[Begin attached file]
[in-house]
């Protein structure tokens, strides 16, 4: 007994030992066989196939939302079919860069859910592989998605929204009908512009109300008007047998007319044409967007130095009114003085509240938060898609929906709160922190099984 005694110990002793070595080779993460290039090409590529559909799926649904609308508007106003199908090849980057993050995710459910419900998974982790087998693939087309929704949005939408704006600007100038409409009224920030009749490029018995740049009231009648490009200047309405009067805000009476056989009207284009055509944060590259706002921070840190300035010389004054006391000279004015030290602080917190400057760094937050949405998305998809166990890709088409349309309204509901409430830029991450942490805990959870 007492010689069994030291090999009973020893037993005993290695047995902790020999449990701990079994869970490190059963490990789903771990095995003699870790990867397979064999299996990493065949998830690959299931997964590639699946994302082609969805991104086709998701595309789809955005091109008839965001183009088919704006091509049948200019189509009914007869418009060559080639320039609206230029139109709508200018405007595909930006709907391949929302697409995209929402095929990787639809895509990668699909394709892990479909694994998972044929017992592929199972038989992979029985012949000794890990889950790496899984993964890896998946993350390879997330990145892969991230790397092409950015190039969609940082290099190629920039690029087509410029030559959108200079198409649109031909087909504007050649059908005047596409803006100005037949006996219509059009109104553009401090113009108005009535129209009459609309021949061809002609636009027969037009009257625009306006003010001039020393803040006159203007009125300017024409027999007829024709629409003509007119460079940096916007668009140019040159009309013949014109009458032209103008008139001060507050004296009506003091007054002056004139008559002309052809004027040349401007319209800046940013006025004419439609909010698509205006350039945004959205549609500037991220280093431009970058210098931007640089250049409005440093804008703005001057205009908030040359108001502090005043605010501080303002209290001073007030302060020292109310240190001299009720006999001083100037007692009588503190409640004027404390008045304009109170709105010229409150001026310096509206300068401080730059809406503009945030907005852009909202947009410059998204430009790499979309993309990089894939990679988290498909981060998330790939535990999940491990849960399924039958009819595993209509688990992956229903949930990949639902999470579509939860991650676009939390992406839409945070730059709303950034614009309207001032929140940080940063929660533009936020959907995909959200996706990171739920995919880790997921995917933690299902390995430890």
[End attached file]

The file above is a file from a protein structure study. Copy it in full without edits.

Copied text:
[in-house]
């Protein structure tokens, strides 16, 4: 007994030992066989196939939302079919860069859910592989998605929204009908512009109300008007047998007319044409967007130095009114003085509240938060898609929906709160922190099984 005694110990002793070595080779993460290039090409590529559909799926649904609308508007106003199908090849980057993050995710459910419900998974982790087998693939087309929704949005939408704006600007100038409409009224920030009749490029018995740049009231009648490009200047309405009067805000009476056989009207284009055509944060590259706002921070840190300035010389004054006391000279004015030290602080917190400057760094937050949405998305998809166990890709088409349309309204509901409430830029991450942490805990959870 007492010689069994030291090999009973020893037993005993290695047995902790020999449990701990079994869970490190059963490990789903771990095995003699870790990867397979064999299996990493065949998830690959299931997964590639699946994302082609969805991104086709998701595309789809955005091109008839965001183009088919704006091509049948200019189509009914007869418009060559080639320039609206230029139109709508200018405007595909930006709907391949929302697409995209929402095929990787639809895509990668699909394709892990479909694994998972044929017992592929199972038989992979029985012949000794890990889950790496899984993964890896998946993350390879997330990145892969991230790397092409950015190039969609940082290099190629920039690029087509410029030559959108200079198409649109031909087909504007050649059908005047596409803006100005037949006996219509059009109104553009401090113009108005009535129209009459609309021949061809002609636009027969037009009257625009306006003010001039020393803040006159203007009125300017024409027999007829024709629409003509007119460079940096916007668009140019040159009309013949014109009458032209103008008139001060507050004296009506003091007054002056004139008559002309052809004027040349401007319209800046940013006025004419439609909010698509205006350039945004959205549609500037991220280093431009970058210098931007640089250049409005440093804008703005001057205009908030040359108001502090005043605010501080303002209290001073007030302060020292109310240190001299009720006999001083100037007692009588503190409640004027404390008045304009109170709105010229409150001026310096509206300068401080730059809406503009945030907005852009909202947009410059998204430009790499979309993309990089894939990679988290498909981060998330790939535990999940491990849960399924039958009819595993209509688990992956229903949930990949639902999470579509939860991650676009939390992406839409945070730059709303950034614009309207001032929140940080940063929660533009936020959907995909959200996706990171739920995919880790997921995917933690299902390995430890």